Radvision Inc. is bringing a piece of science fiction to reality with the release of a new gateway that connects video-enabled mobile phones on a 3G wireless network with traditional videoconferencing equipment on the LAN.
Currently, the limited number of video-enabled phones can communicate only with similar devices on the same network and cannot connect back into a traditional videoconference. To connect the two worlds, a gateway is needed to translate (or transcode) the different protocols used, much like a gateway is needed between traditional IP and ISDN-based videoconferencing endpoints.
For multimedia communications, the new ViaIP GW-P20/M Gateway transcodes between the 3G-324M standard used in wideband Code Division Multiple Access and CDMA2000-based mobile phones to H.323 used in traditional IP desktop and group videoconferencing endpoints. The gateway also can be used for voice calls, translating between the AMR voice protocol used in the 3G world to G.711 on the IP side, says Eli Doron, founder and CTO of Radvision.
With the gateway, mobile phones can participate in point-to-point or multipoint (if a separate multipoint control unit is used) videoconference.
One challenge that Radvision faces is the limited number of 3G-enabled mobile services available. According to Probe Research, there are six carriers in the world offering 3G service, with Japan’s NTT DoCoMo having the oldest and most widely known service. A handful of other carriers have 3G offerings, but limited handset availability.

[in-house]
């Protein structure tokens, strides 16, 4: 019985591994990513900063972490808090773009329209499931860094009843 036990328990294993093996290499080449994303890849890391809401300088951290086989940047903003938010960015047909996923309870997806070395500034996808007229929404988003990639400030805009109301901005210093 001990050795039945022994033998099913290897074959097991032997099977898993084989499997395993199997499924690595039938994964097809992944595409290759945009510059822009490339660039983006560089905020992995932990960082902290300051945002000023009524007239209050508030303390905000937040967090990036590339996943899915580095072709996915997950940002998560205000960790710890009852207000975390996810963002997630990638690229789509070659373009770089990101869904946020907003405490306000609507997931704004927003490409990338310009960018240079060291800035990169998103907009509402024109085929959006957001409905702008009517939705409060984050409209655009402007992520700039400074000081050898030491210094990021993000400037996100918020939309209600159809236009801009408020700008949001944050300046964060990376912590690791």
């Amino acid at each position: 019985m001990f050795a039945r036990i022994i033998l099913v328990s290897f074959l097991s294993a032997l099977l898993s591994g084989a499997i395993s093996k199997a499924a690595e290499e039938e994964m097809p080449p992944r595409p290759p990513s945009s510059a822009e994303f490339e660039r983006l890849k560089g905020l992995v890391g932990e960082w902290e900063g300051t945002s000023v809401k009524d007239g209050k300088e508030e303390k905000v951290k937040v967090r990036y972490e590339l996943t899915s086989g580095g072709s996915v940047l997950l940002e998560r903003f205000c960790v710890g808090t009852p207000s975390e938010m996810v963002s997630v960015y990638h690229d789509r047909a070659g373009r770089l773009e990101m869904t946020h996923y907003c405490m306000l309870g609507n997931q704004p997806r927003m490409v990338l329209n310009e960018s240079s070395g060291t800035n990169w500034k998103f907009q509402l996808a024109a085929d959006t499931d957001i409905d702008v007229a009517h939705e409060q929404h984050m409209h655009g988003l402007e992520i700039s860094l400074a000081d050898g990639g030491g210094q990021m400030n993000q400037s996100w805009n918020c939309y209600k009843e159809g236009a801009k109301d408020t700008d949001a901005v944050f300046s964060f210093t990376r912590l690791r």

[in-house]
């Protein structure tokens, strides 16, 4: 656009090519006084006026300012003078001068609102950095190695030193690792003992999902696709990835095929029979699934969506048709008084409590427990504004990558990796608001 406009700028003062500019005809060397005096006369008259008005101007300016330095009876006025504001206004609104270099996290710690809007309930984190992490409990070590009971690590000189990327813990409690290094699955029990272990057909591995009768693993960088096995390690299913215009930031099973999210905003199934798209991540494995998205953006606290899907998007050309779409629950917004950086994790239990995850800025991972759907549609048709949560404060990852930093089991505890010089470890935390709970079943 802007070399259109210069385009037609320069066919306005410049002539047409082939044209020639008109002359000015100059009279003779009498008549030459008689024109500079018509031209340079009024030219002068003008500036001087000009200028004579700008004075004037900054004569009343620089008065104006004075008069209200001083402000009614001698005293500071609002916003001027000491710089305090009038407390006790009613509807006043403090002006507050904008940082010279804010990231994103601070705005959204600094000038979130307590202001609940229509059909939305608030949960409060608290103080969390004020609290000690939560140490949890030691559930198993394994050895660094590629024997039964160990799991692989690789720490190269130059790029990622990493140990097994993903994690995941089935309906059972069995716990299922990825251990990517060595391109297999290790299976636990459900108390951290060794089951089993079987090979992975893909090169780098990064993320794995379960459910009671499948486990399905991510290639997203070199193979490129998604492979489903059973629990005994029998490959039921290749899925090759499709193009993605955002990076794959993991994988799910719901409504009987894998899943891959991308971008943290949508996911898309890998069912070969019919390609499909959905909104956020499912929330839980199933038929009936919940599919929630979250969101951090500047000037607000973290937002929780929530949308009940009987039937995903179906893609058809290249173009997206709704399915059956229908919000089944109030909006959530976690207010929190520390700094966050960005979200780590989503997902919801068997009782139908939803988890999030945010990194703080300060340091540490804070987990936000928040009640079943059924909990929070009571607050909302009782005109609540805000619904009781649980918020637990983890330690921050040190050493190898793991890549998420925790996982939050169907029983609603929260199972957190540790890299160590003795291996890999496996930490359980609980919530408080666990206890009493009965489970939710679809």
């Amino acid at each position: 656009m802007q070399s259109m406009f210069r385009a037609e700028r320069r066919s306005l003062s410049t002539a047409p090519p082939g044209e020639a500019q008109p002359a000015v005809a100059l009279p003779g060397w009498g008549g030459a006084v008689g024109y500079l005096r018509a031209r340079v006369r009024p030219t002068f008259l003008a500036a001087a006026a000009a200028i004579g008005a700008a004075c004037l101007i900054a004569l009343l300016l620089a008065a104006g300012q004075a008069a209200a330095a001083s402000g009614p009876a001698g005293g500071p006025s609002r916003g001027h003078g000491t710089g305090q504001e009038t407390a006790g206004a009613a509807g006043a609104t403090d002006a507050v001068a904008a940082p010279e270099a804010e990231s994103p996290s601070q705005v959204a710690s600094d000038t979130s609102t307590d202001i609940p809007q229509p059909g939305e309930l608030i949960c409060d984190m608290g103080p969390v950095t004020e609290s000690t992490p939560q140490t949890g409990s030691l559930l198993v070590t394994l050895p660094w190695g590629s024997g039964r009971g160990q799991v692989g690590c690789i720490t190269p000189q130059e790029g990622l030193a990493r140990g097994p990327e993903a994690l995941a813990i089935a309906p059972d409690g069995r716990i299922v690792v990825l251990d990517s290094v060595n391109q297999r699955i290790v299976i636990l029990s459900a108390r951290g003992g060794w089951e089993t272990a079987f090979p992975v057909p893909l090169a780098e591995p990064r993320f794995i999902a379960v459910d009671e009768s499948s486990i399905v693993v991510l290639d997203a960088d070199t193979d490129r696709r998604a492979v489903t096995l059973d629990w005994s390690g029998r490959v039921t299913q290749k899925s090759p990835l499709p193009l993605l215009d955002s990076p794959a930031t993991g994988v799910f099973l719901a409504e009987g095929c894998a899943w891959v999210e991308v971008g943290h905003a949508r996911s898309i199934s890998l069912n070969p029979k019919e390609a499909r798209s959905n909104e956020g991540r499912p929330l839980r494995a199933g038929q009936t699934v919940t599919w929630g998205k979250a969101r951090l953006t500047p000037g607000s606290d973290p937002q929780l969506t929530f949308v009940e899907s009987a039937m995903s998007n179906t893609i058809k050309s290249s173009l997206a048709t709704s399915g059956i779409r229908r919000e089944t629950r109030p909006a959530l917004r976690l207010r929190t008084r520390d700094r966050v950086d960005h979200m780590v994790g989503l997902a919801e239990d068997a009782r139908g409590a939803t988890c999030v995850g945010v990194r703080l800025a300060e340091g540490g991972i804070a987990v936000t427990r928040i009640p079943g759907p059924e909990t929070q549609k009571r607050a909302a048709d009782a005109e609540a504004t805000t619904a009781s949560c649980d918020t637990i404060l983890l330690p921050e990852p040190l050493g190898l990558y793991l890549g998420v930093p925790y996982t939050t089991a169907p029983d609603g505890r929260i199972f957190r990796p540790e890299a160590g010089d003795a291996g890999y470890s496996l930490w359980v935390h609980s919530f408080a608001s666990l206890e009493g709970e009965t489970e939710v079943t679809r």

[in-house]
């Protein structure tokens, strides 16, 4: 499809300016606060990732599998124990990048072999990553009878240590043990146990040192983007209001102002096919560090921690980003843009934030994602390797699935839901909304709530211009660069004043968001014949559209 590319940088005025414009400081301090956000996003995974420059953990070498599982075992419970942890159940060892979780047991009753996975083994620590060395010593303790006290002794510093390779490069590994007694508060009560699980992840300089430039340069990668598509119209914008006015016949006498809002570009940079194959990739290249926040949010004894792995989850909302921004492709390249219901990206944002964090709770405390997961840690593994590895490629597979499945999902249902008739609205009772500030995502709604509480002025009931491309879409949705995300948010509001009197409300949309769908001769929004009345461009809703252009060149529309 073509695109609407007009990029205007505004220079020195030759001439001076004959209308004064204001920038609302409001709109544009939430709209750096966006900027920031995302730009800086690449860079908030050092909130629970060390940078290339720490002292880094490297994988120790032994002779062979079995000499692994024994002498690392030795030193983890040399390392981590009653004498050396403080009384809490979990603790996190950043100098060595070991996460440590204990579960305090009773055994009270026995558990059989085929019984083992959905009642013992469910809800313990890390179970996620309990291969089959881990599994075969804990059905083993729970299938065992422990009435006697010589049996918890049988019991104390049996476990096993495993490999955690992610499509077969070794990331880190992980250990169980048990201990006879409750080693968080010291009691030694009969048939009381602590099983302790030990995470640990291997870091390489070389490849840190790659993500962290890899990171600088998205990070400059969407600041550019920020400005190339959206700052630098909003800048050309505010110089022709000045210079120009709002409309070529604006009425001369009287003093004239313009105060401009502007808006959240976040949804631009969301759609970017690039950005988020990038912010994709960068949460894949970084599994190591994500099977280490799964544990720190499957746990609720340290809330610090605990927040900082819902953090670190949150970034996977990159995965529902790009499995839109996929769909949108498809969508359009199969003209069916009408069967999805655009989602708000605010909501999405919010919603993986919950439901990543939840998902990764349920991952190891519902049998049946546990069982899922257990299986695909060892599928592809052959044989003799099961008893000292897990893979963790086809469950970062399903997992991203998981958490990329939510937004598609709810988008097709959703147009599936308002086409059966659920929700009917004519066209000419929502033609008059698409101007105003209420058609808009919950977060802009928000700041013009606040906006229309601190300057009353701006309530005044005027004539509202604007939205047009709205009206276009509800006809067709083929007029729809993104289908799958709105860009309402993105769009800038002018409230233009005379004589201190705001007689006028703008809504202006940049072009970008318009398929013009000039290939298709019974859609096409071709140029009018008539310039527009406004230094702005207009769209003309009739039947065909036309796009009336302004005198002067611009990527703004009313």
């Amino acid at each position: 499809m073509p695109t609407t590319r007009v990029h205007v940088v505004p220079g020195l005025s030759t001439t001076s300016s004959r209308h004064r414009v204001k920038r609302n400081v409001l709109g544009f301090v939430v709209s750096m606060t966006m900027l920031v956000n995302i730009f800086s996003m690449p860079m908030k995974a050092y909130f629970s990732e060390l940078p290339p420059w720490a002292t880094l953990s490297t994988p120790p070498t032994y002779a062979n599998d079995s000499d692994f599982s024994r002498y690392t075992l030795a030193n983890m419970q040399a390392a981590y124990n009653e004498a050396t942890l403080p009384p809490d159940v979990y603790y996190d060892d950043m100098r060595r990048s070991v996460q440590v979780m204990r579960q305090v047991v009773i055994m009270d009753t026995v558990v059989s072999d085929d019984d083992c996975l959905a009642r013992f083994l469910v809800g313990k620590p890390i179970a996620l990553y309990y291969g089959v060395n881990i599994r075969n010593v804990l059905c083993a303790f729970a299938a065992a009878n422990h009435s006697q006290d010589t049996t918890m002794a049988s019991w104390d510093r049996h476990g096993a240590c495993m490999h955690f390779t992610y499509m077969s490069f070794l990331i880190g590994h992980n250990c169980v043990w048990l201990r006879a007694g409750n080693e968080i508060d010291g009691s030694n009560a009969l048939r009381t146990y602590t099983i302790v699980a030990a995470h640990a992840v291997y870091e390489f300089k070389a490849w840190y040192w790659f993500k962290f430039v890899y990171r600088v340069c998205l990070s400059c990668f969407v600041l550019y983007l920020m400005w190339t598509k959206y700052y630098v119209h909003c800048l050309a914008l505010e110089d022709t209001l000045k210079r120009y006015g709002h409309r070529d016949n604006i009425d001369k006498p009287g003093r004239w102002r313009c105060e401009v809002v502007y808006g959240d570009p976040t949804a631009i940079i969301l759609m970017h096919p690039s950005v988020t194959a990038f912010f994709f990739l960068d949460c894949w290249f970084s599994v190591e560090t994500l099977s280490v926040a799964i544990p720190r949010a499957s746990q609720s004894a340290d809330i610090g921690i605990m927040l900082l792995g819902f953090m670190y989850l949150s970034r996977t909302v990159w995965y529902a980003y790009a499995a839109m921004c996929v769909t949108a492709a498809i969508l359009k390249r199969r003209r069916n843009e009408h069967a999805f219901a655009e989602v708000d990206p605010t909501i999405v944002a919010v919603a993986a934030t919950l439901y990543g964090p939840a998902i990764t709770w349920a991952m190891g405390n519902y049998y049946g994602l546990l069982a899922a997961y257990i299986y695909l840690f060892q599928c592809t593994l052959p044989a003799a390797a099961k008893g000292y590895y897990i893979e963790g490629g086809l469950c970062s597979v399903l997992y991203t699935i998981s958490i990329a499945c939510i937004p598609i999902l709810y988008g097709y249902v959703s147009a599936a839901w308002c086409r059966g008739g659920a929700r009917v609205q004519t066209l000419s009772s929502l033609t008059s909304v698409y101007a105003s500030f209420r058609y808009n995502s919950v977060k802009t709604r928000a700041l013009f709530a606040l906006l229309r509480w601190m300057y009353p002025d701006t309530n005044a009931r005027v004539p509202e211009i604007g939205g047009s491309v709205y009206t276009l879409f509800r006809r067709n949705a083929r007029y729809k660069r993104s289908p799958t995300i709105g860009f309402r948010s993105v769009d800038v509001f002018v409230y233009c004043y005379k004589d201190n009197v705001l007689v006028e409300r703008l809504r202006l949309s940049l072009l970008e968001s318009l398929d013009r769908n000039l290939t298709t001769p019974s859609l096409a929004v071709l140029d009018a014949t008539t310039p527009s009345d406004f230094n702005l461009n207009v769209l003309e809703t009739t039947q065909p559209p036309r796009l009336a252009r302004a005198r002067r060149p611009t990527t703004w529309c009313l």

Radvision does have some competition with Ericsson, which is testing its Video Gateway System in Italy, Hong Kong and the U.K.
Doron and Radvision say video is the ultimate application for the 3G networks, but Richard Endersby, vice president of Internet access and edge infrastructure at Probe Research, says other factors besides video will drive 3G first.
“In theory, I think that video would/should be a driving force, but I have reservations as to how well carriers will be able to deliver it to users given constraints of network coverage, data rates and cost, etc., in the near term,” Endersby says. “Gaming, music downloads, richer messaging, location-based services, I think will be nearer-term drivers.”
Currently, Radvision is targeting its new gateway at large corporations, cellular operators and traditional ISPs. The gateway, which is based on the same chassis as its IP-to-ISDN product, comes with SNMP and quality-of-service support as well as support for IP to 3G-324M dial plans that interprets the route from getting from the IP side to the cellular phone.
Pricing for the ViaIP GW-P20/M Gateway starts at US$46,900 for the gateway card and $6,000 for the chassis to put the card in. Radvision customers with a VIP400 chassis can use the gateway card with their existing hardware.